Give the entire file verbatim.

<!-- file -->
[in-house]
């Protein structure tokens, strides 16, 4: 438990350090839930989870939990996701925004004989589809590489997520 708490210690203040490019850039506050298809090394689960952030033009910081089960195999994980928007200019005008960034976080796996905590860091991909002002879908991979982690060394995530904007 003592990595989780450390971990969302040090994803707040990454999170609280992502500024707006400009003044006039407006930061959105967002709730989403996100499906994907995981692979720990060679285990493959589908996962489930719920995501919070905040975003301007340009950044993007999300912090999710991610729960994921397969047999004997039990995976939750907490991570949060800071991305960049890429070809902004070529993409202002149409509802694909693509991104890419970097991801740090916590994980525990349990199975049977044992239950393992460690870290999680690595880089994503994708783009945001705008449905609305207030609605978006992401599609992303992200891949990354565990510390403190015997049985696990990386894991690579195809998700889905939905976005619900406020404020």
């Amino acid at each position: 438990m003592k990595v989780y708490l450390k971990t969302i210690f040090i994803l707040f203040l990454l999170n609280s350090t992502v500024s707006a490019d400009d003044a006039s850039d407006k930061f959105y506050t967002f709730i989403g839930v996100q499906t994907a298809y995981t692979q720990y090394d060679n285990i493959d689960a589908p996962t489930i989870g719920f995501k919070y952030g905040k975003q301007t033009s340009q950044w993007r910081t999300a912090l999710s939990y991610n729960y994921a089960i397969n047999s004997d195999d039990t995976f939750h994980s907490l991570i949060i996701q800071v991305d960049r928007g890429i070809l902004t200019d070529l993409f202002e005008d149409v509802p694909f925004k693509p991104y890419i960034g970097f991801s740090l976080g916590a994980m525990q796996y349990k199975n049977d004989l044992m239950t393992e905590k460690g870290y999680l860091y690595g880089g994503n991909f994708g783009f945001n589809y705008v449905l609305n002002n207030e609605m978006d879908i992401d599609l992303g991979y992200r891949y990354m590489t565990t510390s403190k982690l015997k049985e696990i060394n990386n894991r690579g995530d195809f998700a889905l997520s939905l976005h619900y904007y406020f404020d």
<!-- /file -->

[in-house]
């Protein structure tokens, strides 16, 4: 438990350090839930989870939990996701925004004989589809590489997520 708490210690203040490019850039506050298809090394689960952030033009910081089960195999994980928007200019005008960034976080796996905590860091991909002002879908991979982690060394995530904007 003592990595989780450390971990969302040090994803707040990454999170609280992502500024707006400009003044006039407006930061959105967002709730989403996100499906994907995981692979720990060679285990493959589908996962489930719920995501919070905040975003301007340009950044993007999300912090999710991610729960994921397969047999004997039990995976939750907490991570949060800071991305960049890429070809902004070529993409202002149409509802694909693509991104890419970097991801740090916590994980525990349990199975049977044992239950393992460690870290999680690595880089994503994708783009945001705008449905609305207030609605978006992401599609992303992200891949990354565990510390403190015997049985696990990386894991690579195809998700889905939905976005619900406020404020």
């Amino acid at each position: 438990m003592k990595v989780y708490l450390k971990t969302i210690f040090i994803l707040f203040l990454l999170n609280s350090t992502v500024s707006a490019d400009d003044a006039s850039d407006k930061f959105y506050t967002f709730i989403g839930v996100q499906t994907a298809y995981t692979q720990y090394d060679n285990i493959d689960a589908p996962t489930i989870g719920f995501k919070y952030g905040k975003q301007t033009s340009q950044w993007r910081t999300a912090l999710s939990y991610n729960y994921a089960i397969n047999s004997d195999d039990t995976f939750h994980s907490l991570i949060i996701q800071v991305d960049r928007g890429i070809l902004t200019d070529l993409f202002e005008d149409v509802p694909f925004k693509p991104y890419i960034g970097f991801s740090l976080g916590a994980m525990q796996y349990k199975n049977d004989l044992m239950t393992e905590k460690g870290y999680l860091y690595g880089g994503n991909f994708g783009f945001n589809y705008v449905l609305n002002n207030e609605m978006d879908i992401d599609l992303g991979y992200r891949y990354m590489t565990t510390s403190k982690l015997k049985e696990i060394n990386n894991r690579g995530d195809f998700a889905l997520s939905l976005h619900y904007y406020f404020d």